Last seen: December, 1994 in Prince George

Status: Found dead in Prince George

6) Nicole Hoar

Age at disappearance: 25

Last seen: June 21, 2002 west of Prince George.

Status: missing

7) Tamara Chipman

Age at Disappearance: 22

Last seen: Sept. 21, 2005 hitchhiking on the highway outside Prince Rupert

Status: missing

Timeline on the 'Highway of Tears'

The idea of a serial killer preying on female victims along Highway 16 has been contemplated for years. Here is a timeline of the victims and the investigation:

1990: Delphine Nikal, 15, was the first to disappear. She was last seen June 13, hitchhiking east on Highway 16 from Smithers to her home in Telkwa. She is still missing.

1994: Ramona Wilson, 15, disappears. She was last seen on June 11, hitchhiking from Smithers to a friend's home in Moricetown. Her body was found April 9 the next year in the woods by the Smithers airport.

Roxanne Thiara, 15, disappeared in Prince George. She was seen on the July long weekend. Her body was discovered in the bush along Highway 16, near Burns Lake.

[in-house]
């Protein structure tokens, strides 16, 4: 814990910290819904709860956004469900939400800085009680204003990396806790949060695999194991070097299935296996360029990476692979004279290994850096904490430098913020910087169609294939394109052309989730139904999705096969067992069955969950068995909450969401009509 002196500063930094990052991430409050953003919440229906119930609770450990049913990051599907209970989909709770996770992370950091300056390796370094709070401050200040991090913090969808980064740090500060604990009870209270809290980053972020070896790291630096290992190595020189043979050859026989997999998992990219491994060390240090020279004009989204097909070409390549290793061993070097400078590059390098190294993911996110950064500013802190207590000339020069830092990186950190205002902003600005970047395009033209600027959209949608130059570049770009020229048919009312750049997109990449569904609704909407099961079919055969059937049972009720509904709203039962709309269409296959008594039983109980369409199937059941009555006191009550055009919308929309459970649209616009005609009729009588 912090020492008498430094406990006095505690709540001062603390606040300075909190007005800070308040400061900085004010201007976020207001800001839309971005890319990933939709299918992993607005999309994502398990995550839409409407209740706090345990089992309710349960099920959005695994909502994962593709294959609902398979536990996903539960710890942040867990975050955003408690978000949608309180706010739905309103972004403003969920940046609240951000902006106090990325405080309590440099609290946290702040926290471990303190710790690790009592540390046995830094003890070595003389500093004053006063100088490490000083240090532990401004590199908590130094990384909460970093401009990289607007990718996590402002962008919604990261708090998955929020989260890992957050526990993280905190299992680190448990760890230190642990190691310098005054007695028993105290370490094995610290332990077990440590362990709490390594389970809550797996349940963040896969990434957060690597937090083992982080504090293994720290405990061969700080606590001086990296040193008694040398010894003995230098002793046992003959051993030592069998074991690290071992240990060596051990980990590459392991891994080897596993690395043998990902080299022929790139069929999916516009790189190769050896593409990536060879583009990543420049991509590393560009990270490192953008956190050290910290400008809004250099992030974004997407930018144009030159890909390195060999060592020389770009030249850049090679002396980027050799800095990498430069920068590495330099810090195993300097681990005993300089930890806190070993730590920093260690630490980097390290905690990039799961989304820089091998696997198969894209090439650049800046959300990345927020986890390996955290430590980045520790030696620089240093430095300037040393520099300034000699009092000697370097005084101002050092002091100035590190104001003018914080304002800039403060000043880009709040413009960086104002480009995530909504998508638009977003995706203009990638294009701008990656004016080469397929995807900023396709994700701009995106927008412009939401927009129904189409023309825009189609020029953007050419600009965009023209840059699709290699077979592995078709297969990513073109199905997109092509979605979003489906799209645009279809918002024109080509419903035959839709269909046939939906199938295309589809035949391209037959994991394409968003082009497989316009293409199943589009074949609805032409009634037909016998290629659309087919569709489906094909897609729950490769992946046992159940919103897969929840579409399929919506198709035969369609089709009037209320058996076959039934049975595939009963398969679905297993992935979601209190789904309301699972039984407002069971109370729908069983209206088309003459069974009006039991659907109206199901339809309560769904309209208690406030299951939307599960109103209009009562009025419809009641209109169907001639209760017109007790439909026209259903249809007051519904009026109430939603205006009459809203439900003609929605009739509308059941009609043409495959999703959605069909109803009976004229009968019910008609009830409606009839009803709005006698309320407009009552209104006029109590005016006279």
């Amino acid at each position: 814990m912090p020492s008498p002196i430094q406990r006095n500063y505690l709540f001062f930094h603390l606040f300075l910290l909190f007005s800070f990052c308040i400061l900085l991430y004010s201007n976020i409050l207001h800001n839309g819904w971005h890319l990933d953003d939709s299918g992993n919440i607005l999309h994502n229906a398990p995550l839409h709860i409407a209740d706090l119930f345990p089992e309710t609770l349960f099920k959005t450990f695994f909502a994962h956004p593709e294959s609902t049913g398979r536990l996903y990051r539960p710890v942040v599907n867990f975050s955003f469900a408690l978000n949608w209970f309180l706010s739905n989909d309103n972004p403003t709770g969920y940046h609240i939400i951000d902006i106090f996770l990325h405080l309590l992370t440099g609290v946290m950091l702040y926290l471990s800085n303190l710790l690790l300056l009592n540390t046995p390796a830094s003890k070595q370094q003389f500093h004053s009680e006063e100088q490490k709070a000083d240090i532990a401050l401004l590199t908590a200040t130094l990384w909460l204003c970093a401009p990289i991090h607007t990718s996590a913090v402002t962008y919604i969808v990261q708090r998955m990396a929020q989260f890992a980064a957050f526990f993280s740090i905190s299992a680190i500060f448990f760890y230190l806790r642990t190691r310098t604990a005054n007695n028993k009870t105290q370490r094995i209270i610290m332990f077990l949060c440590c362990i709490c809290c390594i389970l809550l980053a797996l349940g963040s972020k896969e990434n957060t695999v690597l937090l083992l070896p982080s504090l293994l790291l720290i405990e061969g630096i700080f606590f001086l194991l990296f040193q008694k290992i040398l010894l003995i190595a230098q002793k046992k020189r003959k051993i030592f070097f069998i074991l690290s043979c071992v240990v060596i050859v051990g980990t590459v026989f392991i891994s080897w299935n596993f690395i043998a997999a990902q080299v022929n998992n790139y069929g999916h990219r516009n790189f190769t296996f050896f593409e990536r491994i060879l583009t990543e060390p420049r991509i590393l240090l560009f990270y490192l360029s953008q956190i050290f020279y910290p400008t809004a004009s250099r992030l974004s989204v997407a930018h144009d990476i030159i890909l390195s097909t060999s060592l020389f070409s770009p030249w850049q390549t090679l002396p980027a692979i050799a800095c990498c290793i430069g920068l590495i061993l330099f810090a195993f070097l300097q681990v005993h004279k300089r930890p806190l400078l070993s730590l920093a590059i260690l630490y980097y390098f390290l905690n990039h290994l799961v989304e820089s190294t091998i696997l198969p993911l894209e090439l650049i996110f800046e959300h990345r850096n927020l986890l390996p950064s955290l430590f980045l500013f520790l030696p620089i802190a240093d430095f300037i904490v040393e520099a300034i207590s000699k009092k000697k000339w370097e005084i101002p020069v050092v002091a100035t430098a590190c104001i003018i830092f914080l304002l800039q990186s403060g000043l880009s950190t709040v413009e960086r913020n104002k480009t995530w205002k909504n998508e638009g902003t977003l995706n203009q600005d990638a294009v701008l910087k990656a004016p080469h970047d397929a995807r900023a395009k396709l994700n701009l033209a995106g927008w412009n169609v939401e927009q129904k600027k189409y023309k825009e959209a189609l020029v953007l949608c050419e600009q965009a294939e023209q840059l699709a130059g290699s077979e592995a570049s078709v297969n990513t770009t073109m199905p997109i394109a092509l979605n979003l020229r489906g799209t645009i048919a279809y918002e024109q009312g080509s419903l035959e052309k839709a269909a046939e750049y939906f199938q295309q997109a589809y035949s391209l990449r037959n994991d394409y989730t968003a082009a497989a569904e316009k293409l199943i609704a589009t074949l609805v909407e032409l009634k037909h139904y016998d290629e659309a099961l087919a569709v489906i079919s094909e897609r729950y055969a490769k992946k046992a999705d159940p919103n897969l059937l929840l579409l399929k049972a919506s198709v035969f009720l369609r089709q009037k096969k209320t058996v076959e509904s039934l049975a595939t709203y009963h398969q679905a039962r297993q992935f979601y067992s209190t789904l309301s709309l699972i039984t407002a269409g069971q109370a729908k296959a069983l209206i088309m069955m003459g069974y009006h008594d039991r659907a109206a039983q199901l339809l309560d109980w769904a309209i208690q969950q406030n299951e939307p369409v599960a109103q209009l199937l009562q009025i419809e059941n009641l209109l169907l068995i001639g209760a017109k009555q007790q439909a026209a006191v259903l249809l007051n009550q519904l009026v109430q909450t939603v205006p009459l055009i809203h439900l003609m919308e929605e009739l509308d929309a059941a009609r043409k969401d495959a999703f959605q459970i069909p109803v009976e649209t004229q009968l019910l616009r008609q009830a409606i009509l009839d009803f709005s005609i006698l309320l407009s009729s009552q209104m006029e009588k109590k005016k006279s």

Alishia Germaine, 15, was found dead Dec. 9 of multiple stab wounds in Prince George.

1995: After three girls had disappeared along the highway, RCMP investigators in Prince George brought in violent crime analysts and psychological profilers to go over a number of unsolved files. A dozen officers examined the possibility a serial killer was roaming the area.

Months after the conference, 19-year-old Lana Derrick disappeared. She was last seen Oct. 7, 1995. She is still missing.

Late 1990s: Fred Maile, one of the RCMP investigators who solved the Clifford Olson serial murder case was invited to look into the case by the Calgary-based Missing Children Society. He told a Calgary newspaper that he was convinced the Highway 16 disappearances were the work of a serial killer.

2002: Nicole Hoar, 25, disappears west of Prince George. Last seen June 21. She is still missing.

2005: Tamara Chipman, 22, of Terrace, disappeared Sept. 21 while hitchhiking outside Prince Rupert. Terrace RCMP Staff-Sgt. Eric Stubbs said police cannot rule out the serial killer theory. "That's something we have to consider," he said Friday.

nhall@png.canwest.com

Ran with fact box "Gone but Not Forgotten" and "Timeline on the 'Highway of Tears'", which has been appended to the end of the story. Riding Profiles

 The Vancouver Sun 2005

Courtesy of
The Vancouver Sun

 

Email: wleng@missingpeople.net 

Missing Women Tip Line: 1-877-687-3377

Updated: January 01, 2007